United States

Former President Jimmy Carter Released From Hospital, Plans to Teach Sunday School This Weekend

Carter was on his way to go turkey hunting when he fell and broke his hip

Former U.S. President Jimmy Carter was released from a Georgia hospital Thursday and will continue to recuperate at home, according to the Carter Center. 

Carter underwent hip replacement surgery after breaking his hip Monday when he fell while leaving his home in Plains to go turkey hunting.

Carter was released from Phoebe Sumter Medical Center in Americus, Georgia, Thursday morning, Carter Center spokeswoman Deanna Congileo said.

Carter's wife of 73 years, Rosalynn, had been admitted to the hospital overnight for observation and testing after feeling faint. She left with her husband in the morning, Congileo said.

Jimmy Carter will undergo physical therapy and plans to resume teaching Sunday school this weekend, Congileo said. A devout Christian, Carter regularly teaches at Maranatha Baptist Church, drawing hundreds of visitors to Plains for each session.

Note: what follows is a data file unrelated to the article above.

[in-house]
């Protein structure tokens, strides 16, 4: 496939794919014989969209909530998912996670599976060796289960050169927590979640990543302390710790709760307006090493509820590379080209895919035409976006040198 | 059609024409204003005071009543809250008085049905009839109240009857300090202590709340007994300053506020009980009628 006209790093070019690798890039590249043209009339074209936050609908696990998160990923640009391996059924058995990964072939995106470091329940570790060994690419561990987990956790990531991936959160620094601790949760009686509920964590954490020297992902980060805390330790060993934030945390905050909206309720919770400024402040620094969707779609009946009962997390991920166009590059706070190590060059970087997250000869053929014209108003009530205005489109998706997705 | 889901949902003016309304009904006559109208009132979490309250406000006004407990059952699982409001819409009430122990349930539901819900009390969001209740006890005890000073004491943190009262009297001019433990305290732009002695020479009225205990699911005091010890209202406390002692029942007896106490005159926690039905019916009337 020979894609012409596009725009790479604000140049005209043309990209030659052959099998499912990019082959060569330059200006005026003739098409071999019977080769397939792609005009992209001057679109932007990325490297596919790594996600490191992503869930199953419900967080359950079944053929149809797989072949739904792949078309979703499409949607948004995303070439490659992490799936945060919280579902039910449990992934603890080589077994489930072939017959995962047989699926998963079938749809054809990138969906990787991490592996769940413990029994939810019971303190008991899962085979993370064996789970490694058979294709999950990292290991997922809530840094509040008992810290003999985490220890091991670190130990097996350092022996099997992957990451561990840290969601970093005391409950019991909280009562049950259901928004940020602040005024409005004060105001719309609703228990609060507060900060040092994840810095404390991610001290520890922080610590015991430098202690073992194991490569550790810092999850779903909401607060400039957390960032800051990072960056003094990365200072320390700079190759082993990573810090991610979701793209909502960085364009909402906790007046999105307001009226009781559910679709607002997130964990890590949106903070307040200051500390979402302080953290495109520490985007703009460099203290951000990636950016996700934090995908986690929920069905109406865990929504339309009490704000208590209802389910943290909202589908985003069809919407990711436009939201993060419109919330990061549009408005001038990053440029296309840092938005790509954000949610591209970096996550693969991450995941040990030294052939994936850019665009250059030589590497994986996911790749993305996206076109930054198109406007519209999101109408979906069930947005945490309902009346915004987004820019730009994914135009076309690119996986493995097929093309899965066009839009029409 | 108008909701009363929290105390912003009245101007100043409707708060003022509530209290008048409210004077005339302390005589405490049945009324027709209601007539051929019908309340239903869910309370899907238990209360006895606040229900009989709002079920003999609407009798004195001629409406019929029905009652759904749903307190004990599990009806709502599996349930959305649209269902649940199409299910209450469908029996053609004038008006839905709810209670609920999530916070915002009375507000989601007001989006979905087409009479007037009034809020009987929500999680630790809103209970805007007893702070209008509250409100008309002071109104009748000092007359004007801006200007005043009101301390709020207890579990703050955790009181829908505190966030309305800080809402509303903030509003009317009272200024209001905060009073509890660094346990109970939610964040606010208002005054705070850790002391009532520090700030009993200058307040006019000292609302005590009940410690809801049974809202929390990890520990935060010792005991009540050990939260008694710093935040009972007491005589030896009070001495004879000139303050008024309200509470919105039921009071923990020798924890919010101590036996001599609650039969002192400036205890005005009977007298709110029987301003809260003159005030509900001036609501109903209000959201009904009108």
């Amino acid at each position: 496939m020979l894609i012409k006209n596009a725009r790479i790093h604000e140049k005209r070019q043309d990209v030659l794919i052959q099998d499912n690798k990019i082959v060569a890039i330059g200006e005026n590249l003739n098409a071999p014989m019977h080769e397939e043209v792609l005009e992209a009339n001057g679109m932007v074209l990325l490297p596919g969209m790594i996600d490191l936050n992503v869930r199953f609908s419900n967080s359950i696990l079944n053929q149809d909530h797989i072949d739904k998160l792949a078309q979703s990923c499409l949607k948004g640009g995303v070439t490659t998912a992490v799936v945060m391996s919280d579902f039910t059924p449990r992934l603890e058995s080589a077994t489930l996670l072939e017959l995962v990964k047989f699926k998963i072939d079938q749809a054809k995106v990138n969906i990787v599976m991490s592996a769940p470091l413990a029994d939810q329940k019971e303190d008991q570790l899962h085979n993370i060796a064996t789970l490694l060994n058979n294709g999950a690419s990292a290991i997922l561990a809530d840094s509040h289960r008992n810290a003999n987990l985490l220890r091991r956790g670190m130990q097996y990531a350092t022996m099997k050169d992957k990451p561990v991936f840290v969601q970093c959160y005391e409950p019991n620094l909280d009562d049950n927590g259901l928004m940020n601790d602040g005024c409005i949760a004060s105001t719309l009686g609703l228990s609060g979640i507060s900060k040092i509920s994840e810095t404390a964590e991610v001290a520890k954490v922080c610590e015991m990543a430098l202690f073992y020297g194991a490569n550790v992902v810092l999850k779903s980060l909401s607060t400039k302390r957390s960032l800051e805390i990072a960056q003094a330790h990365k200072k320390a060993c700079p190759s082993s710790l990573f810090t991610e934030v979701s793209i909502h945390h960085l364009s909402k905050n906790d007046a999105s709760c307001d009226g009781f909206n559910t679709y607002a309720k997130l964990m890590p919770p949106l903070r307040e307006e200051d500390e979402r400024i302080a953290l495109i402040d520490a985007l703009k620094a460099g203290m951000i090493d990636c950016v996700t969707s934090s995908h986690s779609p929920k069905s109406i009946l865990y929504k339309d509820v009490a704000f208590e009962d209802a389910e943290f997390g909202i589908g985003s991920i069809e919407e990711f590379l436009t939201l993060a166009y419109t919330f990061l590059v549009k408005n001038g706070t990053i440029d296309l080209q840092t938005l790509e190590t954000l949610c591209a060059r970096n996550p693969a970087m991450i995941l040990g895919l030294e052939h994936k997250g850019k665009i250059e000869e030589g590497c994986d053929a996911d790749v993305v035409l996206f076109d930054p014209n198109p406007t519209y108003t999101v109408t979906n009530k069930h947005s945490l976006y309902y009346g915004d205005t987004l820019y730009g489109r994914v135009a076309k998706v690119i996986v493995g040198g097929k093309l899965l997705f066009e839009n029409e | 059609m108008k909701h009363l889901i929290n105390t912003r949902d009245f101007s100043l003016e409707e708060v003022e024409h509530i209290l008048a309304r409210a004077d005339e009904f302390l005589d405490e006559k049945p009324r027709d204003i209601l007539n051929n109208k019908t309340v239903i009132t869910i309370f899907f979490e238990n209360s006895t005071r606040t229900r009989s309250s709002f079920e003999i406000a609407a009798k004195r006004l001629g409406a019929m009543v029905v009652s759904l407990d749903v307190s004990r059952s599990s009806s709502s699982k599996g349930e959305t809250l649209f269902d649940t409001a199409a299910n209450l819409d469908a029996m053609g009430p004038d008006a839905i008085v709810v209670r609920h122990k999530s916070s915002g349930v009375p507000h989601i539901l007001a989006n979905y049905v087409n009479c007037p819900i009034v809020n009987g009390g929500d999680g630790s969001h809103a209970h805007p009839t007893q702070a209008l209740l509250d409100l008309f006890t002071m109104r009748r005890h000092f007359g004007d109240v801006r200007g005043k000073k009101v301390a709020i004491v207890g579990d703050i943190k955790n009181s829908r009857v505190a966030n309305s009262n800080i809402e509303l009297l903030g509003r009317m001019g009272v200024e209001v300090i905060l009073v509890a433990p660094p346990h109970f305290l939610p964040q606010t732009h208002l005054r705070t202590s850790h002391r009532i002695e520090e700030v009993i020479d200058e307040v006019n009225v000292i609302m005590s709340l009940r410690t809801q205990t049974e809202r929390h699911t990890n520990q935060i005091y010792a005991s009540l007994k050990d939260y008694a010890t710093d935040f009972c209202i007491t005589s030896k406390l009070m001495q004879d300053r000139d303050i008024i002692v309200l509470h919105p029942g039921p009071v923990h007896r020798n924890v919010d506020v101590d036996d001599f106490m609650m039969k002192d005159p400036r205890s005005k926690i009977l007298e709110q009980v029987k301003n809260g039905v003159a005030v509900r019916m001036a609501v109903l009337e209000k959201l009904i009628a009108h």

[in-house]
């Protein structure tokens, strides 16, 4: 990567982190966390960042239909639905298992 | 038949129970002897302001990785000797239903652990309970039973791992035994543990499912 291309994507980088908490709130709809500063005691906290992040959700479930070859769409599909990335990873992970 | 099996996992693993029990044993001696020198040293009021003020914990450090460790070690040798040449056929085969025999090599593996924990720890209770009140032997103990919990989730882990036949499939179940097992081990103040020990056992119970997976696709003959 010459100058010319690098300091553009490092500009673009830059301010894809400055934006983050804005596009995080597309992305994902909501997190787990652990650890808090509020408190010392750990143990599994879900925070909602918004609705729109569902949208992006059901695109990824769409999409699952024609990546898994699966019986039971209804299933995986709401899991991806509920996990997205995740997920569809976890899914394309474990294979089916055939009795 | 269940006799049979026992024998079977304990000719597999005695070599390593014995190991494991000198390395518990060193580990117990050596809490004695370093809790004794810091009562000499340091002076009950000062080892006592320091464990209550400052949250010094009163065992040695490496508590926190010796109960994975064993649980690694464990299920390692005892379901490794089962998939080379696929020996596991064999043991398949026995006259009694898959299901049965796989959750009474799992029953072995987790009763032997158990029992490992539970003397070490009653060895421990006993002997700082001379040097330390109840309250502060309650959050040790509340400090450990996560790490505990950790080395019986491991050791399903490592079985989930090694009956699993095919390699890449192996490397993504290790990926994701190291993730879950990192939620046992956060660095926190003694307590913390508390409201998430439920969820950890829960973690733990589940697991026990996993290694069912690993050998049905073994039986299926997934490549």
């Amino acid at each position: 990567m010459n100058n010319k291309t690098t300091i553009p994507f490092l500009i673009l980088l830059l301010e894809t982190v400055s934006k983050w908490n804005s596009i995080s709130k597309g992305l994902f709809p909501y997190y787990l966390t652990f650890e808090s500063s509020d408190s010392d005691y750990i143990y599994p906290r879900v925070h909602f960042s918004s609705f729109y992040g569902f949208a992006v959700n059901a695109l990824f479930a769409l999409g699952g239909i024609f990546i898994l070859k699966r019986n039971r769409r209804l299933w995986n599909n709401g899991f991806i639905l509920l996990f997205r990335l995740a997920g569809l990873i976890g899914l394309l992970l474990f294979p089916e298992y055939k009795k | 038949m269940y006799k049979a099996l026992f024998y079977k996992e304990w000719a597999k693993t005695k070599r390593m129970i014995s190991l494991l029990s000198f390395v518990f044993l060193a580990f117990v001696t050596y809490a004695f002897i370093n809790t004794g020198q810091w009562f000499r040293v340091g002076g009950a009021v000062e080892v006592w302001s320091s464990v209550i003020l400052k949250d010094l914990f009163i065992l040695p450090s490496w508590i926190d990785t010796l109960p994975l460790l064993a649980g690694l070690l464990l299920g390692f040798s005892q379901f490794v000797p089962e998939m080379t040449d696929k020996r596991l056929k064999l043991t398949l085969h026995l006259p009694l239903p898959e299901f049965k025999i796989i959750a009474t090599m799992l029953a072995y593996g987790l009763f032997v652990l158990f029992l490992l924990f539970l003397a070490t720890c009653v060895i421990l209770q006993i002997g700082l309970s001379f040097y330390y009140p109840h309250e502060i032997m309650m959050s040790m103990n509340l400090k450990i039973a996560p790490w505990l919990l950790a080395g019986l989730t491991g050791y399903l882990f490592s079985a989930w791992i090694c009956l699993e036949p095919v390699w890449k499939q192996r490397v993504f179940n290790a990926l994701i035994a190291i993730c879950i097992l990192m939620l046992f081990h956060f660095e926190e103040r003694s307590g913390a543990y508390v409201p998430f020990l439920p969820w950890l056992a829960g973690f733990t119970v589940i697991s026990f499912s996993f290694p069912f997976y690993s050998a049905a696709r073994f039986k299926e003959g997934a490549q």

"Both President and Mrs. Carter extend their thanks to the many people who sent well wishes the past few days," Congileo's statement said.

In March, Carter became the longest-living chief executive in U.S. history, exceeding the lifespan of former President George H.W. Bush, who died Nov. 30 at the age of 94 years, 171 days.

The milestone came despite a cancer diagnosis more than three years earlier. Carter disclosed in 2015 that he had melanoma that had spread to his liver and brain. He received treatment for seven months until scans showed no sign of the disease.

"I've had a wonderful life," he said at the time he revealed the cancer. "I've had thousands of friends, I've had an exciting, adventurous and gratifying existence."

Carter's legacy since leaving office has long overshadowed his rocky White House tenure, where he lost after one term amid a hostage crisis. He and Rosalynn founded the Carter Center in Atlanta in 1982 to focus on global human rights issues.

The center has monitored elections around the world and worked to resolve conflicts and eradicate disease, including guinea worm.

The former president and first lady still live in Plains, a town of about 750 where they were born, raised and married.

Copyright AP - Associated Press
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